Scaling Skin (Exfoliative Dermatoses)
What are exfoliative dermatoses?
Exfoliative dermatoses are a group of skin disorders characterized by excessive or abnormal shedding of cells from the surface of the skin. This condition results from an increase in skin cell production, an increase in the shedding rate, or a decrease in the ability of skin cells to stick to each other. These skin cells, shed individually or in sheets, can be found throughout the animal's hair coat. The skin of an affected animal often becomes scaly in appearance. Exfoliative dermatoses may be seen in dogs or cats. Certain breeds of dogs tend to be at higher risk for developing exfoliative dermatoses than other breeds.
What causes exfoliative dermatoses?
Exfoliative dermatoses are a group of skin disorders with many causes. The term, exfoliative dermatoses, describes the scaling skin that is common to these disorders; it is not a diagnosis. Some primary causes of exfoliative dermatoses include oily skin (seborrhea), vitamin or nutritional deficiency, and inherited (genetically acquired) skin defects. Exfoliative dermatoses can be a sign of bacterial, fungal or parasitic skin infection; allergic skin disease; or hormonal imbalances.
What are the signs of exfoliative dermatoses?
Exfoliative dermatoses have the clinical sign of scaling skin in common. The animal often has a history of itchiness, excessive dandruff, and foul-smelling skin. Upon physical examination, the animal's coat may appear dry or greasy with abnormal amounts of scale found throughout the hair coat or on the skin. Debris may be stuck around the hair shafts and areas of hair loss may be seen. The animal may have additional signs depending on the underlying cause. The animal may have a secondary bacterial skin infection if the skin is damaged severely.
How are exfoliative dermatoses diagnosed?
Exfoliative dermatoses are diagnosed by medical history and physical examination. The veterinarian wants to diagnose the underlying cause to prescribe appropriate treatment. The animal's breed, age, and history are important in determining the underlying cause of exfoliative dermatoses. Laboratory tests (such as complete blood counts [CBCs], blood chemistries, and urinalysis) may be performed to evaluate the pet's general health status and to identify possible underlying causes of the scaling skin. A diagnostic skin work up may be performed. Tests may include skin scrapings, bacterial or fungal cultures, or skin biopsy (surgical removal and microscopic examination of skin). Specific hormonal tests may be performed if thyroid gland or adrenal gland problems are suspected. If allergies are likely, the veterinarian may perform intradermal skin tests or blood tests to identify likely substances (allergens) to which the animal is allergic.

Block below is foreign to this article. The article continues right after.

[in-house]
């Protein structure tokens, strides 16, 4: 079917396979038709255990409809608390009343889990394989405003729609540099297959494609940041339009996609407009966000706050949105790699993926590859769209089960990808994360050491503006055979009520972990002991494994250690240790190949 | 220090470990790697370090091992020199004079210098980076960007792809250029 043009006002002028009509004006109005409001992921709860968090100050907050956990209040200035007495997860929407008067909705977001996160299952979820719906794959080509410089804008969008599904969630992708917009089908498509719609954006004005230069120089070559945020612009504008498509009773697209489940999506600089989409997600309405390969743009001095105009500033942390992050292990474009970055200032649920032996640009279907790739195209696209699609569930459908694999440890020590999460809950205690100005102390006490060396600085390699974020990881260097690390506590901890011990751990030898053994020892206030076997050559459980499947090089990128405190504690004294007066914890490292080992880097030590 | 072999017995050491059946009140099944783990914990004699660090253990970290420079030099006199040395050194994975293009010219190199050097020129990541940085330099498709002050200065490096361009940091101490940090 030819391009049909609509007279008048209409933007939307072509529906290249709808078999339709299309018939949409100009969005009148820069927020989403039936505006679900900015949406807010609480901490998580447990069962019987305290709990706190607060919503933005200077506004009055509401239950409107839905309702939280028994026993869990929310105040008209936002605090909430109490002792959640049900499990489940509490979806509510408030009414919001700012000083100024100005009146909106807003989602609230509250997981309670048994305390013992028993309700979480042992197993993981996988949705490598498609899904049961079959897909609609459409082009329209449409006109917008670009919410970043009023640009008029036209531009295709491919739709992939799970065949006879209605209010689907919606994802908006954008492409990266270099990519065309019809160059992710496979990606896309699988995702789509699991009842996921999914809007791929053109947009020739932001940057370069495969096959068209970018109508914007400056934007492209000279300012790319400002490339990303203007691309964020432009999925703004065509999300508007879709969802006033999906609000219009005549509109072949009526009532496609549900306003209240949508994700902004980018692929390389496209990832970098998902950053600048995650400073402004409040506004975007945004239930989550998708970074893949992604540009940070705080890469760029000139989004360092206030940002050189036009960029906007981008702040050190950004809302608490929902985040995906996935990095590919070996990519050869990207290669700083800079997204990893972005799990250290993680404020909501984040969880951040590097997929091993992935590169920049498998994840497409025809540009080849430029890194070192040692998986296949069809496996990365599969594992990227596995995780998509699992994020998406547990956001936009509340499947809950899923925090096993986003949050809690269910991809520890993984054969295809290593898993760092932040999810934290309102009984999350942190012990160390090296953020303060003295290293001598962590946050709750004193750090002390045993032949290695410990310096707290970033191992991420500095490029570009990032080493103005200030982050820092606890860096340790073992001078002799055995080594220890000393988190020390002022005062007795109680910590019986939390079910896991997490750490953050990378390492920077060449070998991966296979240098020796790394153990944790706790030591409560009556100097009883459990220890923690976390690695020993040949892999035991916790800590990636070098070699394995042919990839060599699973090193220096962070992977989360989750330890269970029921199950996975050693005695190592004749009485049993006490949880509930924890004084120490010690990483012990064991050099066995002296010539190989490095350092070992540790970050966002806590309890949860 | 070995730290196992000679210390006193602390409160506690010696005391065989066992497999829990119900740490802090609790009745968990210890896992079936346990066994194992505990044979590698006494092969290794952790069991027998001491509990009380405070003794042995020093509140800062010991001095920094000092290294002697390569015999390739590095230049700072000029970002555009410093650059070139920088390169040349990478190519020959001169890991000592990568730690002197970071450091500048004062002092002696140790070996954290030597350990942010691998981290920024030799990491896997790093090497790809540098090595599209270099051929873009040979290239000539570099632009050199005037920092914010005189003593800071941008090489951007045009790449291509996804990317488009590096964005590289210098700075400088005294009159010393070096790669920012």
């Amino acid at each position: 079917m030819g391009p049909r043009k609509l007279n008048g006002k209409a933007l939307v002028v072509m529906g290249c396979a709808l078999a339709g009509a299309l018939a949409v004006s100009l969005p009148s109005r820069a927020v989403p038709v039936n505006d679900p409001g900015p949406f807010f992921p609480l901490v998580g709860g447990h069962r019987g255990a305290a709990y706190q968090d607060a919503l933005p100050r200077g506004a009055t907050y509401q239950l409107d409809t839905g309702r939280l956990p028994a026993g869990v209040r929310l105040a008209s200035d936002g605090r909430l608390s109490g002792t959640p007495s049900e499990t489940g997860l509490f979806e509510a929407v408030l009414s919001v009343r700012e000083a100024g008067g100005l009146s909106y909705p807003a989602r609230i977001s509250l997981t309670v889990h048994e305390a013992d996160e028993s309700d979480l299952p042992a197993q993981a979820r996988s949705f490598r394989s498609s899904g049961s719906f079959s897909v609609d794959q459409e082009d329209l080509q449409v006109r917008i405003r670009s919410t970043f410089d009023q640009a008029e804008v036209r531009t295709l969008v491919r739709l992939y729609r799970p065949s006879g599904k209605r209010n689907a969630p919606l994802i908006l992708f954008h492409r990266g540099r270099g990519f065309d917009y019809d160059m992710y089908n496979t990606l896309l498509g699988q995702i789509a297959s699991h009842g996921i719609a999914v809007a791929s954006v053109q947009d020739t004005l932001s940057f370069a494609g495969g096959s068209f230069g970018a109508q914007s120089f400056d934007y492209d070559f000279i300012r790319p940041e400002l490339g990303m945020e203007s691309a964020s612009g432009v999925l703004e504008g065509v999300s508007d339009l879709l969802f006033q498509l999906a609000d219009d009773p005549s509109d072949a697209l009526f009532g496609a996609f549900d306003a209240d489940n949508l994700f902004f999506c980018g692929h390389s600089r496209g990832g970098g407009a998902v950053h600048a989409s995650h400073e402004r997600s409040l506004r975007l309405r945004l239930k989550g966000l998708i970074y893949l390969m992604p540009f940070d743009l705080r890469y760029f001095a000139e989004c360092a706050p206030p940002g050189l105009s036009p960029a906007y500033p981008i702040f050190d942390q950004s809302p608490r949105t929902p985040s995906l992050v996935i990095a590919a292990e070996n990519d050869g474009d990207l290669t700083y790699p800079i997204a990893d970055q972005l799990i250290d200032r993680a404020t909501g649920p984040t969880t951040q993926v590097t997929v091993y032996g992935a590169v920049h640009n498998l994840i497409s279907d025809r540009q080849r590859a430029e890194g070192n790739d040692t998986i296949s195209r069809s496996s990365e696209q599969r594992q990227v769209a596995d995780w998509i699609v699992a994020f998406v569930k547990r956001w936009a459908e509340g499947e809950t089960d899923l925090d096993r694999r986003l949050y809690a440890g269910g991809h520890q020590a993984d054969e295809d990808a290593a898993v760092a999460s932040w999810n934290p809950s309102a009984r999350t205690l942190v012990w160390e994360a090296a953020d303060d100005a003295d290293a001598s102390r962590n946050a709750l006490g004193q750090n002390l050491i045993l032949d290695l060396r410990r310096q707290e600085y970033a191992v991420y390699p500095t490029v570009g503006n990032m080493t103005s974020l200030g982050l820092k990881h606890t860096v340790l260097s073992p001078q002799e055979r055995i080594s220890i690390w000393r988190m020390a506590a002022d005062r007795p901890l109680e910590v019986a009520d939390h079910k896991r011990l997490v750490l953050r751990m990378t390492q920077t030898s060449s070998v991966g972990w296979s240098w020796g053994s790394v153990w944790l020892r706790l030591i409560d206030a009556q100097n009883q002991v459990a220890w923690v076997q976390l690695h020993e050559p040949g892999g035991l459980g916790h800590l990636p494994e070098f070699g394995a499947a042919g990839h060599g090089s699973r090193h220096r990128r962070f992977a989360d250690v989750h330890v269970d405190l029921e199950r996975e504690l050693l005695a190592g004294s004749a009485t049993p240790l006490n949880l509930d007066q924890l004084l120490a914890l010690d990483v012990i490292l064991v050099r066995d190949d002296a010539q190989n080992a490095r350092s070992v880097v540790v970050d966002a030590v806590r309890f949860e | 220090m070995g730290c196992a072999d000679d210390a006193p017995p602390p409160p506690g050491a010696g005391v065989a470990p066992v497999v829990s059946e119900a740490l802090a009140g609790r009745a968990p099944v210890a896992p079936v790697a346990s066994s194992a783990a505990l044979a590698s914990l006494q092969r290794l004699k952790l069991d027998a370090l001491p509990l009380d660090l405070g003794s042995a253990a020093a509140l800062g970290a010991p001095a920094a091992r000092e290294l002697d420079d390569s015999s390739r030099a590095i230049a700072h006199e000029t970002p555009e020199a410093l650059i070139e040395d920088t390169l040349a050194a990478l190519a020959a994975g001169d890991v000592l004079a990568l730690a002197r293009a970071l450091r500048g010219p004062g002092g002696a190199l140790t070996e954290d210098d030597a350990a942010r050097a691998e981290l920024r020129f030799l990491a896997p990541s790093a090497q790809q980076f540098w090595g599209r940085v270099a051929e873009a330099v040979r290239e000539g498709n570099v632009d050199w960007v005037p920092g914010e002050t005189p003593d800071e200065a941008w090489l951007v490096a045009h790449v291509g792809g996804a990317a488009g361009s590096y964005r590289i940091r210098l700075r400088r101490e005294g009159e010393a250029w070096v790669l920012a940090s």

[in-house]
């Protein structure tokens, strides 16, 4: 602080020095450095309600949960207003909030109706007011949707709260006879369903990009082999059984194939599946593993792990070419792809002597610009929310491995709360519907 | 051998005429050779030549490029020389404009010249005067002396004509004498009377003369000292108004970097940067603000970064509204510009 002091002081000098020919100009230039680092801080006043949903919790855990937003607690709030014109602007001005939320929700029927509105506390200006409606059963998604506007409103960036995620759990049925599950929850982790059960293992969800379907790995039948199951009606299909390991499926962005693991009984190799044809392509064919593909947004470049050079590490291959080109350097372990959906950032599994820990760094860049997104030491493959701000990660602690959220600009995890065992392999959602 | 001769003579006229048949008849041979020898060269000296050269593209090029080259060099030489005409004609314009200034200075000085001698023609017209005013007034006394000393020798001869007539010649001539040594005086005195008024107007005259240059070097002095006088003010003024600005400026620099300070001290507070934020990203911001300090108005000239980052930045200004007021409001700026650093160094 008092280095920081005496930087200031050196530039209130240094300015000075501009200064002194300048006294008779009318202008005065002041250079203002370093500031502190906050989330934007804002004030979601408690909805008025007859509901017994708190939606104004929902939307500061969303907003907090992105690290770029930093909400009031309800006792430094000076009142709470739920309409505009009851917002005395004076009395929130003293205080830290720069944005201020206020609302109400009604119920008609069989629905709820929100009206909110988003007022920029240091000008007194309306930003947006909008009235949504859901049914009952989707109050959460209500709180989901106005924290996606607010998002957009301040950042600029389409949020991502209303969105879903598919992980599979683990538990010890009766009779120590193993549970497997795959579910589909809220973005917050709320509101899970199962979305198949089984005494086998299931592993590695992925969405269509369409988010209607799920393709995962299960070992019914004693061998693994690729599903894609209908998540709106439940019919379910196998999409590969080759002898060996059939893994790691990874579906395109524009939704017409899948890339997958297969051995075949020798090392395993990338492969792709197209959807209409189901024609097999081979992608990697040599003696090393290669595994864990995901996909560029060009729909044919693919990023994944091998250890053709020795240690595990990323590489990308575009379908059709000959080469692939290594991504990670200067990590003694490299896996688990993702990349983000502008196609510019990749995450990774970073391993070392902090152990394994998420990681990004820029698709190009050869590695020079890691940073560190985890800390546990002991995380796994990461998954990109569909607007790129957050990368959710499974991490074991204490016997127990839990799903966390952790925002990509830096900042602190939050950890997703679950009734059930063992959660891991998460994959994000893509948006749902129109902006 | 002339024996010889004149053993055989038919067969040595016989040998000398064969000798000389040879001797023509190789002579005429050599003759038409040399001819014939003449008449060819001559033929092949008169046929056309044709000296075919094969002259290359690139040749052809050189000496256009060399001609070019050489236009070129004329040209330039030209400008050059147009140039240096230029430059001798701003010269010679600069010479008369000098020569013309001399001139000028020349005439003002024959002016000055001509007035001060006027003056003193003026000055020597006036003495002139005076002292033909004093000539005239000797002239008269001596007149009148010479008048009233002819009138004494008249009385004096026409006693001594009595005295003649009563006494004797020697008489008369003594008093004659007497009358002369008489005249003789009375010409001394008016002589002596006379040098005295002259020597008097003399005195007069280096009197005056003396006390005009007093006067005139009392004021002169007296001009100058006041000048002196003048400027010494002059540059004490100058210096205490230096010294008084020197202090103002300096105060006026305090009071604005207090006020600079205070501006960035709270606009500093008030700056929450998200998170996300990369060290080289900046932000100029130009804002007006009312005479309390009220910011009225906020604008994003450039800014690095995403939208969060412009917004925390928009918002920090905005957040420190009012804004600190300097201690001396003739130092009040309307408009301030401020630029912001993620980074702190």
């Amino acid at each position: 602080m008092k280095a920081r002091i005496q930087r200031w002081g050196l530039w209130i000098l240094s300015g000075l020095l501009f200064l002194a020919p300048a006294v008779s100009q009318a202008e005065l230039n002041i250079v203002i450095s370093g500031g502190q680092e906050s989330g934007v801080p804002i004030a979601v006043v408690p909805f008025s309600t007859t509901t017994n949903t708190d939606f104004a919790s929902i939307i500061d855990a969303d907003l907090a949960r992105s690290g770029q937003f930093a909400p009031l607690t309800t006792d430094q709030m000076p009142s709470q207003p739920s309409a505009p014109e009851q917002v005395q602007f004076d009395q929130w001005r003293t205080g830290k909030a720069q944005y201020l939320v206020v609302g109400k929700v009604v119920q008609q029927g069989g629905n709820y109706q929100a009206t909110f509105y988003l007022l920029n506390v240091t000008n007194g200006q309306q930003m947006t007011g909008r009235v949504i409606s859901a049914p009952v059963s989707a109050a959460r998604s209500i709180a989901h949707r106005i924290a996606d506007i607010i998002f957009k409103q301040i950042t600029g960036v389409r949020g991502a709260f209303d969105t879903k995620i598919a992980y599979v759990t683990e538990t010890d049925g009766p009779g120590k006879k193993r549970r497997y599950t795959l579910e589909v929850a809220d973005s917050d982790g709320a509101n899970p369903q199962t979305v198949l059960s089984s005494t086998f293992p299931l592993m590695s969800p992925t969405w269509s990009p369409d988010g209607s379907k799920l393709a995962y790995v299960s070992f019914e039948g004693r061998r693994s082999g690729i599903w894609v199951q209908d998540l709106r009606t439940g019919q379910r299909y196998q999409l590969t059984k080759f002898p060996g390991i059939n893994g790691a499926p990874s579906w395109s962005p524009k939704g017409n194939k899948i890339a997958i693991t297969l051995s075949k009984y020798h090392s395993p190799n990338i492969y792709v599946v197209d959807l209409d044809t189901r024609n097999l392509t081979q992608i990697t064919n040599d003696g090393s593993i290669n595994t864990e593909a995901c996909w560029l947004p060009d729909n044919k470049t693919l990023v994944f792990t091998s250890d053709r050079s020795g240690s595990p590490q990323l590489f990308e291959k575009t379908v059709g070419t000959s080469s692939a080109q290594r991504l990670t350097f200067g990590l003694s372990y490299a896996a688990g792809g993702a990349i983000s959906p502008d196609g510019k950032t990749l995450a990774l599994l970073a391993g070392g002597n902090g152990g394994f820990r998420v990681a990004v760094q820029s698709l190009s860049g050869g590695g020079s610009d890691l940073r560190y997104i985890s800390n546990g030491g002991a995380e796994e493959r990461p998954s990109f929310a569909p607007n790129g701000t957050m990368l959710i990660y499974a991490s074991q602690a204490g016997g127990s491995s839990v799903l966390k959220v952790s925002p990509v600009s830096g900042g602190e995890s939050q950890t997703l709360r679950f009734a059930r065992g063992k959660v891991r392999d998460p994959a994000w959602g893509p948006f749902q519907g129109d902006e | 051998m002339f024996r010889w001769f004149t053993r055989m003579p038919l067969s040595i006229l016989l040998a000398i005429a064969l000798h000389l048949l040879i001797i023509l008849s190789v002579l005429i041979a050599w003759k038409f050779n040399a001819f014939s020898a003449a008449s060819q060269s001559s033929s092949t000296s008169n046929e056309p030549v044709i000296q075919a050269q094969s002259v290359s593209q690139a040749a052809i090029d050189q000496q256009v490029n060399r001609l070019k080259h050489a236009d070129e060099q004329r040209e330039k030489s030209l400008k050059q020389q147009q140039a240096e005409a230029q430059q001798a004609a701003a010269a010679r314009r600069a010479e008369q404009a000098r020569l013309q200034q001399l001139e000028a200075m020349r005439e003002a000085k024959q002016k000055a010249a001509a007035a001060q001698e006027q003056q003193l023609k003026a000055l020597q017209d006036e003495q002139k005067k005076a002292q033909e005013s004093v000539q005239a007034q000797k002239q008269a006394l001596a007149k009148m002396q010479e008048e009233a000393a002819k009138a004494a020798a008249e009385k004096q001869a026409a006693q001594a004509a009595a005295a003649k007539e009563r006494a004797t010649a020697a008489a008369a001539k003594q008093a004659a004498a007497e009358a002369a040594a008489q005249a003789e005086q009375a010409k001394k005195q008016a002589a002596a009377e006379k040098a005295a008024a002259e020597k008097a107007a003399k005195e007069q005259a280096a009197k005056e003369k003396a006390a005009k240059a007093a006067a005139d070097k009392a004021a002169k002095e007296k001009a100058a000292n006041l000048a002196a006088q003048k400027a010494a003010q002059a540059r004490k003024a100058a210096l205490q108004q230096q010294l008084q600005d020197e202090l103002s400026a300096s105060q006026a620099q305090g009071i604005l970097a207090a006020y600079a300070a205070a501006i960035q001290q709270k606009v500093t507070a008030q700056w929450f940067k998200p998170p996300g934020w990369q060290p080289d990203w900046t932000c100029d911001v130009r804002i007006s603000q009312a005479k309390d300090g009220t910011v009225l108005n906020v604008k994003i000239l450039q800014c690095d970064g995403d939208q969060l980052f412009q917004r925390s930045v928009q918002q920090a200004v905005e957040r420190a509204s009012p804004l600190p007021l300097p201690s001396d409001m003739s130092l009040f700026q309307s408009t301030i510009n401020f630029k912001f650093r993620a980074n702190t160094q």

How are exfoliative dermatoses treated?
The treatment for exfoliative dermatoses is directed at the scaling skin itself as well as the underlying cause. Exfoliative dermatoses can be treated with medications applied directly to the skin (topical). The animal is bathed with specialized shampoos and moisturizers, according to your veterinarian's directions. Whereas shampoos remove scales, they also potentially can cause excessive dryness and discomfort. Therefore, moisturizers are used to restore moisture or re-hydrate the skin. Antibiotics are required if bacterial skin infection is present. Additional treatment may be needed to treat the underlying cause of exfoliative dermatoses. Recheck examinations should be scheduled at regular intervals to monitor the response to treatment.
What is the prognosis for animals with exfoliative dermatoses?
The prognosis (outcome) for animals with exfoliative dermatoses can range from guarded to good, depending on the underlying cause. Treatment of exfoliative dermatoses often is required for the animal's entire life, since these conditions can recur or worsen.
Vet Med Center
Windsor Dog Show Results 201103/07/2011 08:53
Windsor Dog Show Results 2011
Crufts Results14/03/2011 09:48
Swedish Vallhund Results Crufts 2011
Finiish Winner Show 201022/12/2010 09:59
Helsinki Winner Show 201022/12/2010 09:55
Helsinki Winner Show 2010
Swedish Dog Show December 201021/12/2010 02:33